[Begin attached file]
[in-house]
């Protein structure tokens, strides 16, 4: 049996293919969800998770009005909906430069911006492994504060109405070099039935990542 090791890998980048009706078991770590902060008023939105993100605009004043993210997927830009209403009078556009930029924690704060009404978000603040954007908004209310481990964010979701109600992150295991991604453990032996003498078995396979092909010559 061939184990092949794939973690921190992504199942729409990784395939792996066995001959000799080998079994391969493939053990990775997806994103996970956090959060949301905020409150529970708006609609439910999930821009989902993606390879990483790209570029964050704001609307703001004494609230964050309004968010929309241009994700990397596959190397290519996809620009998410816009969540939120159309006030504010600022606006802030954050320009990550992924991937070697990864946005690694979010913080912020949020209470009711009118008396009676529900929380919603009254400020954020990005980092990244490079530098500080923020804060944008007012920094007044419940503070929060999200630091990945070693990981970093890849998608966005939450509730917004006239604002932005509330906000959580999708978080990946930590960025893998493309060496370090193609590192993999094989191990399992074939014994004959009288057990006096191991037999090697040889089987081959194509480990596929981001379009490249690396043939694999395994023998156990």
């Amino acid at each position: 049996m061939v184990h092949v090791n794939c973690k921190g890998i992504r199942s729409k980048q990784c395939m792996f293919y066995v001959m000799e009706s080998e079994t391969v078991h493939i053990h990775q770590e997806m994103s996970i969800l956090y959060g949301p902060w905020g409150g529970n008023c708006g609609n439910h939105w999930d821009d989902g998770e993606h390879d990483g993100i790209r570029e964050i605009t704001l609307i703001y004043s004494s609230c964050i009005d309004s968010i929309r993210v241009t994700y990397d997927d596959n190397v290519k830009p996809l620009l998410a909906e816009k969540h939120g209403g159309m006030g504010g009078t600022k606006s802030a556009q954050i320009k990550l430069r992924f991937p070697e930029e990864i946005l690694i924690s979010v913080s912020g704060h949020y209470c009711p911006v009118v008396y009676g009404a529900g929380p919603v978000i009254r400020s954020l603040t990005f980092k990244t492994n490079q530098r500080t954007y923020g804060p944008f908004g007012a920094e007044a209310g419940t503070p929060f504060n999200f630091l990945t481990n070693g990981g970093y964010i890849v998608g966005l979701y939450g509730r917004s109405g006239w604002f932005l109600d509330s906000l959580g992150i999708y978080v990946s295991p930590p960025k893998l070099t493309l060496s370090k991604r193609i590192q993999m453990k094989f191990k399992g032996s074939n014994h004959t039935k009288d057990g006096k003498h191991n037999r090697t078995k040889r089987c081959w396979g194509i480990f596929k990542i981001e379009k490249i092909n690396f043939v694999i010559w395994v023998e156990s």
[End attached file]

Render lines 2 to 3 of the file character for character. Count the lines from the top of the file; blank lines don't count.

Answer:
């Protein structure tokens, strides 16, 4: 049996293919969800998770009005909906430069911006492994504060109405070099039935990542 090791890998980048009706078991770590902060008023939105993100605009004043993210997927830009209403009078556009930029924690704060009404978000603040954007908004209310481990964010979701109600992150295991991604453990032996003498078995396979092909010559 061939184990092949794939973690921190992504199942729409990784395939792996066995001959000799080998079994391969493939053990990775997806994103996970956090959060949301905020409150529970708006609609439910999930821009989902993606390879990483790209570029964050704001609307703001004494609230964050309004968010929309241009994700990397596959190397290519996809620009998410816009969540939120159309006030504010600022606006802030954050320009990550992924991937070697990864946005690694979010913080912020949020209470009711009118008396009676529900929380919603009254400020954020990005980092990244490079530098500080923020804060944008007012920094007044419940503070929060999200630091990945070693990981970093890849998608966005939450509730917004006239604002932005509330906000959580999708978080990946930590960025893998493309060496370090193609590192993999094989191990399992074939014994004959009288057990006096191991037999090697040889089987081959194509480990596929981001379009490249690396043939694999395994023998156990």
């Amino acid at each position: 049996m061939v184990h092949v090791n794939c973690k921190g890998i992504r199942s729409k980048q990784c395939m792996f293919y066995v001959m000799e009706s080998e079994t391969v078991h493939i053990h990775q770590e997806m994103s996970i969800l956090y959060g949301p902060w905020g409150g529970n008023c708006g609609n439910h939105w999930d821009d989902g998770e993606h390879d990483g993100i790209r570029e964050i605009t704001l609307i703001y004043s004494s609230c964050i009005d309004s968010i929309r993210v241009t994700y990397d997927d596959n190397v290519k830009p996809l620009l998410a909906e816009k969540h939120g209403g159309m006030g504010g009078t600022k606006s802030a556009q954050i320009k990550l430069r992924f991937p070697e930029e990864i946005l690694i924690s979010v913080s912020g704060h949020y209470c009711p911006v009118v008396y009676g009404a529900g929380p919603v978000i009254r400020s954020l603040t990005f980092k990244t492994n490079q530098r500080t954007y923020g804060p944008f908004g007012a920094e007044a209310g419940t503070p929060f504060n999200f630091l990945t481990n070693g990981g970093y964010i890849v998608g966005l979701y939450g509730r917004s109405g006239w604002f932005l109600d509330s906000l959580g992150i999708y978080v990946s295991p930590p960025k893998l070099t493309l060496s370090k991604r193609i590192q993999m453990k094989f191990k399992g032996s074939n014994h004959t039935k009288d057990g006096k003498h191991n037999r090697t078995k040889r089987c081959w396979g194509i480990f596929k990542i981001e379009k490249i092909n690396f043939v694999i010559w395994v023998e156990s």